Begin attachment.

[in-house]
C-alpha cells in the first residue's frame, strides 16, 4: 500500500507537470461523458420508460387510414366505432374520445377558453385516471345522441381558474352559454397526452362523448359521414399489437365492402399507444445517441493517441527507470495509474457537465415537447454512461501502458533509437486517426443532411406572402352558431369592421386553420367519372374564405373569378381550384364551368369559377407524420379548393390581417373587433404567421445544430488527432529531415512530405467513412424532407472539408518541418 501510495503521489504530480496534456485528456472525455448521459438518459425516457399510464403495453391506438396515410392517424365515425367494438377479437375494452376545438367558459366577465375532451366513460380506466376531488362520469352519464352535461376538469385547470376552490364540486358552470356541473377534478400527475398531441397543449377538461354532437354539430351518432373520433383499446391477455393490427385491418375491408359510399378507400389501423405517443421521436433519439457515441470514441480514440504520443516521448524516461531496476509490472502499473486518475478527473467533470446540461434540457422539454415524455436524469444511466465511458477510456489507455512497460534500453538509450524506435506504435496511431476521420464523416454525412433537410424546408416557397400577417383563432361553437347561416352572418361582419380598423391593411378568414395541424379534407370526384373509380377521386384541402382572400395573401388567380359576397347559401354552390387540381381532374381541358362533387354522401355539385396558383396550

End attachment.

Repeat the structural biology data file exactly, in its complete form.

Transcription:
[in-house]
C-alpha cells in the first residue's frame, strides 16, 4: 500500500507537470461523458420508460387510414366505432374520445377558453385516471345522441381558474352559454397526452362523448359521414399489437365492402399507444445517441493517441527507470495509474457537465415537447454512461501502458533509437486517426443532411406572402352558431369592421386553420367519372374564405373569378381550384364551368369559377407524420379548393390581417373587433404567421445544430488527432529531415512530405467513412424532407472539408518541418 501510495503521489504530480496534456485528456472525455448521459438518459425516457399510464403495453391506438396515410392517424365515425367494438377479437375494452376545438367558459366577465375532451366513460380506466376531488362520469352519464352535461376538469385547470376552490364540486358552470356541473377534478400527475398531441397543449377538461354532437354539430351518432373520433383499446391477455393490427385491418375491408359510399378507400389501423405517443421521436433519439457515441470514441480514440504520443516521448524516461531496476509490472502499473486518475478527473467533470446540461434540457422539454415524455436524469444511466465511458477510456489507455512497460534500453538509450524506435506504435496511431476521420464523416454525412433537410424546408416557397400577417383563432361553437347561416352572418361582419380598423391593411378568414395541424379534407370526384373509380377521386384541402382572400395573401388567380359576397347559401354552390387540381381532374381541358362533387354522401355539385396558383396550